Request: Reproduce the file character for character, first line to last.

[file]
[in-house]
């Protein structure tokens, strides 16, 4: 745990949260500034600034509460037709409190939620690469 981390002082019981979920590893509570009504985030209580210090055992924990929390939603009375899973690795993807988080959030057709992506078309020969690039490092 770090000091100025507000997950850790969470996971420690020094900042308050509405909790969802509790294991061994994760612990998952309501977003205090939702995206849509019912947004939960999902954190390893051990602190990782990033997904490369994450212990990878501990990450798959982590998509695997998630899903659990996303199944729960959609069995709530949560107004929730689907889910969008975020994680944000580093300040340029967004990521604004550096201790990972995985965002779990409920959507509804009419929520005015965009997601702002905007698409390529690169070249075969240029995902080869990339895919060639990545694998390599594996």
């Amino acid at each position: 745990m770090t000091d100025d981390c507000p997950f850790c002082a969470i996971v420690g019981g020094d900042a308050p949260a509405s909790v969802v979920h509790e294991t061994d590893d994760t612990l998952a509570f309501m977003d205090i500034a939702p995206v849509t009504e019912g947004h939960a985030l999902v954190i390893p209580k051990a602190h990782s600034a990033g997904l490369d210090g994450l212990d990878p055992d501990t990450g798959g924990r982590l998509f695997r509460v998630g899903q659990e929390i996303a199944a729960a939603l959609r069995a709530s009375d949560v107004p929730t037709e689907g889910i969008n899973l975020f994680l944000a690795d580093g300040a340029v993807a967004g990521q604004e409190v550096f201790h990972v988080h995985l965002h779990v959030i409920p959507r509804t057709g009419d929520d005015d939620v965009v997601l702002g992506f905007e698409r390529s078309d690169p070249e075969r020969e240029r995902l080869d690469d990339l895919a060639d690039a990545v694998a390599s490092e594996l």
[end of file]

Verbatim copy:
[in-house]
């Protein structure tokens, strides 16, 4: 745990949260500034600034509460037709409190939620690469 981390002082019981979920590893509570009504985030209580210090055992924990929390939603009375899973690795993807988080959030057709992506078309020969690039490092 770090000091100025507000997950850790969470996971420690020094900042308050509405909790969802509790294991061994994760612990998952309501977003205090939702995206849509019912947004939960999902954190390893051990602190990782990033997904490369994450212990990878501990990450798959982590998509695997998630899903659990996303199944729960959609069995709530949560107004929730689907889910969008975020994680944000580093300040340029967004990521604004550096201790990972995985965002779990409920959507509804009419929520005015965009997601702002905007698409390529690169070249075969240029995902080869990339895919060639990545694998390599594996």
């Amino acid at each position: 745990m770090t000091d100025d981390c507000p997950f850790c002082a969470i996971v420690g019981g020094d900042a308050p949260a509405s909790v969802v979920h509790e294991t061994d590893d994760t612990l998952a509570f309501m977003d205090i500034a939702p995206v849509t009504e019912g947004h939960a985030l999902v954190i390893p209580k051990a602190h990782s600034a990033g997904l490369d210090g994450l212990d990878p055992d501990t990450g798959g924990r982590l998509f695997r509460v998630g899903q659990e929390i996303a199944a729960a939603l959609r069995a709530s009375d949560v107004p929730t037709e689907g889910i969008n899973l975020f994680l944000a690795d580093g300040a340029v993807a967004g990521q604004e409190v550096f201790h990972v988080h995985l965002h779990v959030i409920p959507r509804t057709g009419d929520d005015d939620v965009v997601l702002g992506f905007e698409r390529s078309d690169p070249e075969r020969e240029r995902l080869d690469d990339l895919a060639d690039a990545v694998a390599s490092e594996l």